x Abu Dhabi, UAEMonday 22 January 2018

Samoa aim to use momentum of the Dubai Sevens win

World Cup in Russia at end of season, but New Zealand fear backlash in South Africa from the sides shocked at The Sevens

Smaoa's Faalemiga Selesele makes a run in final of the Emirates International Trophy at the Dubai Rugby Sevens.. Jake Badger for The National
Smaoa's Faalemiga Selesele makes a run in final of the Emirates International Trophy at the Dubai Rugby Sevens.. Jake Badger for The National

DUBAI // Samoa inscribed their name on the Emirates International Trophy for the first time last night, when they beat a New Zealand side whose captain is half-Samoan, and originally wanted to play for the island nation.

Almost simultaneously, Fogapoa-born Manusamoa Tuilagi, whose five brothers wore the blue of Samoa, was playing a key role in winning a Test for England against a New Zealand side flooded with his compatriots. This is world domination in all but name. And Samoa have done that before, too, like when they won the 2009/10 IRB world series.

Time for a repeat? "Hopefully," said Afa Aiono, the Samoan captain, after their 26-15 victory in the final at the Sevens.

"We need to be consistent in our performances from now on. We are trying to win it again and hopefully we can."

How good would this nation be if they ever got first call on all the Samoan-qualified players washing around rugby? More than half-decent, you would imagine.

"Our sevens players are all based in the island," Aiono said. "The XVs side selects players from overseas and there are a lot of players in New Zealand, too.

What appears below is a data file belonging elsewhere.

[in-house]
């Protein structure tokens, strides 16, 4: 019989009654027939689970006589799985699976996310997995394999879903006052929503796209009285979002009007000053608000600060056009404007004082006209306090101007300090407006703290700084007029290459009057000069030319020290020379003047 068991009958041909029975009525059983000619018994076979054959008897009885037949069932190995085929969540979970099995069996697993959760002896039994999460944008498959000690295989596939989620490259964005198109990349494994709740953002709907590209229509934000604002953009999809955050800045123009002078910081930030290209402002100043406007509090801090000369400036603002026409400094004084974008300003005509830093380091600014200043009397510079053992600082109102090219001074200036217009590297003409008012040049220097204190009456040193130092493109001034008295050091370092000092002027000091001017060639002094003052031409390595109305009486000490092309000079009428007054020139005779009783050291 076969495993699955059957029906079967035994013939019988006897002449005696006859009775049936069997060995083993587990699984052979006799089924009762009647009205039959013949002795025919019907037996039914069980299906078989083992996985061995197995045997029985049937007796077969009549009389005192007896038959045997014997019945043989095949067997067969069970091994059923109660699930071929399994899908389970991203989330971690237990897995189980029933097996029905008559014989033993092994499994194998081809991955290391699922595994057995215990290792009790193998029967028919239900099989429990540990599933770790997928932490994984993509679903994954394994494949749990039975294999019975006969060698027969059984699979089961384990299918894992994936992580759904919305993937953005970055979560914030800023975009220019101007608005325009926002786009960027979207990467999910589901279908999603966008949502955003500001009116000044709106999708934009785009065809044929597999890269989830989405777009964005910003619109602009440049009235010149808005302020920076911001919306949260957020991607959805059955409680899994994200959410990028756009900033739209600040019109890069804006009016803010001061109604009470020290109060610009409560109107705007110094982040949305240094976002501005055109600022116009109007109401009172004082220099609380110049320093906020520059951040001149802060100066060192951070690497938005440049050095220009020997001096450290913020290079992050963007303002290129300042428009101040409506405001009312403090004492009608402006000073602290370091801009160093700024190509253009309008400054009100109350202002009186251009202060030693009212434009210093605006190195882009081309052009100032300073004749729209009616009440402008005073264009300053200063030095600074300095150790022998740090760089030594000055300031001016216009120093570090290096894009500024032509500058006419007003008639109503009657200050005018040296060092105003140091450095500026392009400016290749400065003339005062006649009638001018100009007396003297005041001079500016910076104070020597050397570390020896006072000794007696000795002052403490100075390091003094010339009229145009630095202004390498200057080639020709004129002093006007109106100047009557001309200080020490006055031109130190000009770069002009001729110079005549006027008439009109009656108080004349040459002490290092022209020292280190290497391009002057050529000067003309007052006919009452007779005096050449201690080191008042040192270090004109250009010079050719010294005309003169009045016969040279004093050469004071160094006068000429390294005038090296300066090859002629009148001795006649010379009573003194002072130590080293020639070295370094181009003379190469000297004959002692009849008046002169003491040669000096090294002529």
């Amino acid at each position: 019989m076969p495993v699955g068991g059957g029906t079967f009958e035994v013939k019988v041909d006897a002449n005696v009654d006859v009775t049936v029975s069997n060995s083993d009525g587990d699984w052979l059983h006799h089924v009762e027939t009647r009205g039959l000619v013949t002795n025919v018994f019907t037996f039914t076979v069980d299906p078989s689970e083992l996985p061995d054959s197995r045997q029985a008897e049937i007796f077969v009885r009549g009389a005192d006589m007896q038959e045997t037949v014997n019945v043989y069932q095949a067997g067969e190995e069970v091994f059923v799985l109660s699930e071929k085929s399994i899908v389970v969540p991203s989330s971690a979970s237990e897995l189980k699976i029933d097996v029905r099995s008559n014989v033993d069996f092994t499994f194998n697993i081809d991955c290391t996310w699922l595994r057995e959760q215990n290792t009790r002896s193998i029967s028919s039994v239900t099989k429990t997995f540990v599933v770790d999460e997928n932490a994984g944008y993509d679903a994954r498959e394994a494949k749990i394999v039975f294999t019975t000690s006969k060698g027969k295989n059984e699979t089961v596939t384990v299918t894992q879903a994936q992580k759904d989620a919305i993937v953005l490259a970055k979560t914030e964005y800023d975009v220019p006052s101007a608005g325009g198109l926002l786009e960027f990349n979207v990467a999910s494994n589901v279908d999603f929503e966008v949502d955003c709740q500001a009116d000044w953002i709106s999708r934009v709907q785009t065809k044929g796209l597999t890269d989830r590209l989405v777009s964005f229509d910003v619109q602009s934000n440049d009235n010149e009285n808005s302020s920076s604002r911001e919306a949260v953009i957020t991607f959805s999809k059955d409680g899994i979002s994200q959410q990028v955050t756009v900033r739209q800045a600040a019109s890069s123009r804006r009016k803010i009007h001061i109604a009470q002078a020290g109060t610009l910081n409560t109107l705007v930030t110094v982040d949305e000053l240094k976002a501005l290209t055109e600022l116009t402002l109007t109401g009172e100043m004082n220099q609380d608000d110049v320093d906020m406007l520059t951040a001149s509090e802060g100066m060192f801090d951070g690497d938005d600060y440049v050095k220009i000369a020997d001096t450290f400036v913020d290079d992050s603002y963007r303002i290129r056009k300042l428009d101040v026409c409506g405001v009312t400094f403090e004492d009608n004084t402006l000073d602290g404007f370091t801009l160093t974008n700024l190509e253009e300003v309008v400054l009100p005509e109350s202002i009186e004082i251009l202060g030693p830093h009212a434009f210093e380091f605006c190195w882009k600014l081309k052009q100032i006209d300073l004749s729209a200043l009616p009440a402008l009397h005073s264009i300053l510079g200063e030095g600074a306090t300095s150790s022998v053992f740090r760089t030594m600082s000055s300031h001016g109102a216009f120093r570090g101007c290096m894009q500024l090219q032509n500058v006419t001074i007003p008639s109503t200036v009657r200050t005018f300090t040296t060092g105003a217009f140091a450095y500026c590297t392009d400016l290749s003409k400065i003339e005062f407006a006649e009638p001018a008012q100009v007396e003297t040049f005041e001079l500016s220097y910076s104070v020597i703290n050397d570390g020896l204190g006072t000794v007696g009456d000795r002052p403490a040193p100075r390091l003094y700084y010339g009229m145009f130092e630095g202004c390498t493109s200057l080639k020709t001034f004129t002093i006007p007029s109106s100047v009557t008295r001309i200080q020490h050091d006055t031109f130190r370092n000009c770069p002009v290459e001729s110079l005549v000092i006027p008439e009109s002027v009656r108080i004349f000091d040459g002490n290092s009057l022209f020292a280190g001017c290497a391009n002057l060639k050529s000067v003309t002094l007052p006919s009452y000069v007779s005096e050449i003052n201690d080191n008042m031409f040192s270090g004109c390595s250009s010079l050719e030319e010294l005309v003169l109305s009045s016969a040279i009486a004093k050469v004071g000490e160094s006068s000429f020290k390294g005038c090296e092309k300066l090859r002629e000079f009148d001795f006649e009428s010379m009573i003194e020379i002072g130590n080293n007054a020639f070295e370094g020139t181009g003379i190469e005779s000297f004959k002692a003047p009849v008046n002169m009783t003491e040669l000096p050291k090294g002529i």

"But our players have proved they can play rugby, too, just as well as those guys."

DJ Forbes, the New Zealand sevens captain, is the nephew of Peter Fatialofa, the highly-regarded former Samoa captain.

He once aimed for selection for his uncle's nation. Rejection, however, led him to New Zealand instead, and one of the great sevens careers has ensued.

"Half my family would have been cheering for Samoa, so going back now they will have the bragging rights," Forbes said.

"I will go home and they will be telling me Samoa are 1-0 up on us. It is still a game of rugby, whoever you lose to you still come off disappointed.

"I put my hand up for selection for Samoa. When I got turned down for that, a couple of months later I got picked up by [New Zealand] sevens. I'm enjoying my time here."

Samoa have a habit of performing well in Dubai during Sevens World Cup year. They reached the 2009 final here, before losing to Wales.

With the next edition in Russia coming up at the end of this season, the wheels of the Samoan machine are clearly turning smoothly already.

It is New Zealand, though, who lead the series after two tournaments, having reached each of the finals.

"We are still ticking boxes when it comes to the world series, but we still would have loved to have come away with this title," Forbes said. "It has been a while in Dubai."

It was fitting that there was a new name on the Dubai trophy, given the amount of shocks which happened this weekend.

The presence of Portugal and Canada in the quarter-finals on Day 2 was a novelty which could easily be repeated at next week's leg in South Africa, such is their form and the open draw for the competition.

Kenya's resurgence under Mike Friday continued apace, as they took third place, ahead of France, who were last year's runners-up here.

Despite sitting at the top of the standings, Gordon Tietjens, the New Zealand coach, is fearing a backlash from wounded sides like England and South Africa, who suffered woes this weekend.

"It is going to be tough because there are a lot of teams who had disappointing performances here," Tietjens said.

"They are certainly going to want to make amends for that in South Africa, in particular the home team, England, and to a degree Fiji, too."


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